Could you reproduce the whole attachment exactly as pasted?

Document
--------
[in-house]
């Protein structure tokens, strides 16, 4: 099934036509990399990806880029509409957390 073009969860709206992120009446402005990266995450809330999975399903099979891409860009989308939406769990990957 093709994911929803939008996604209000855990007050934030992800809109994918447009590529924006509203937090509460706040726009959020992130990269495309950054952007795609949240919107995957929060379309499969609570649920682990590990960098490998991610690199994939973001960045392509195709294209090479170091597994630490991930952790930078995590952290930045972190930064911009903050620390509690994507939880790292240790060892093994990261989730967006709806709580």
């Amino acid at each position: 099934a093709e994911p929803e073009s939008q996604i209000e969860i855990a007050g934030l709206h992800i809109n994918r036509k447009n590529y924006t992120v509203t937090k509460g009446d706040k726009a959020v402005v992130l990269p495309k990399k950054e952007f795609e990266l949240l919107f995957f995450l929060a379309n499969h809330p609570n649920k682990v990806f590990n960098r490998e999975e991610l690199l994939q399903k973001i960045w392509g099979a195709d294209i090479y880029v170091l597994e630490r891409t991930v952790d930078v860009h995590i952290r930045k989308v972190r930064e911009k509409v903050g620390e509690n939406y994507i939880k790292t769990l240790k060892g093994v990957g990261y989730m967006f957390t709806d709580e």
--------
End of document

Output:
[in-house]
């Protein structure tokens, strides 16, 4: 099934036509990399990806880029509409957390 073009969860709206992120009446402005990266995450809330999975399903099979891409860009989308939406769990990957 093709994911929803939008996604209000855990007050934030992800809109994918447009590529924006509203937090509460706040726009959020992130990269495309950054952007795609949240919107995957929060379309499969609570649920682990590990960098490998991610690199994939973001960045392509195709294209090479170091597994630490991930952790930078995590952290930045972190930064911009903050620390509690994507939880790292240790060892093994990261989730967006709806709580």
């Amino acid at each position: 099934a093709e994911p929803e073009s939008q996604i209000e969860i855990a007050g934030l709206h992800i809109n994918r036509k447009n590529y924006t992120v509203t937090k509460g009446d706040k726009a959020v402005v992130l990269p495309k990399k950054e952007f795609e990266l949240l919107f995957f995450l929060a379309n499969h809330p609570n649920k682990v990806f590990n960098r490998e999975e991610l690199l994939q399903k973001i960045w392509g099979a195709d294209i090479y880029v170091l597994e630490r891409t991930v952790d930078v860009h995590i952290r930045k989308v972190r930064e911009k509409v903050g620390e509690n939406y994507i939880k790292t769990l240790k060892g093994v990957g990261y989730m967006f957390t709806d709580e």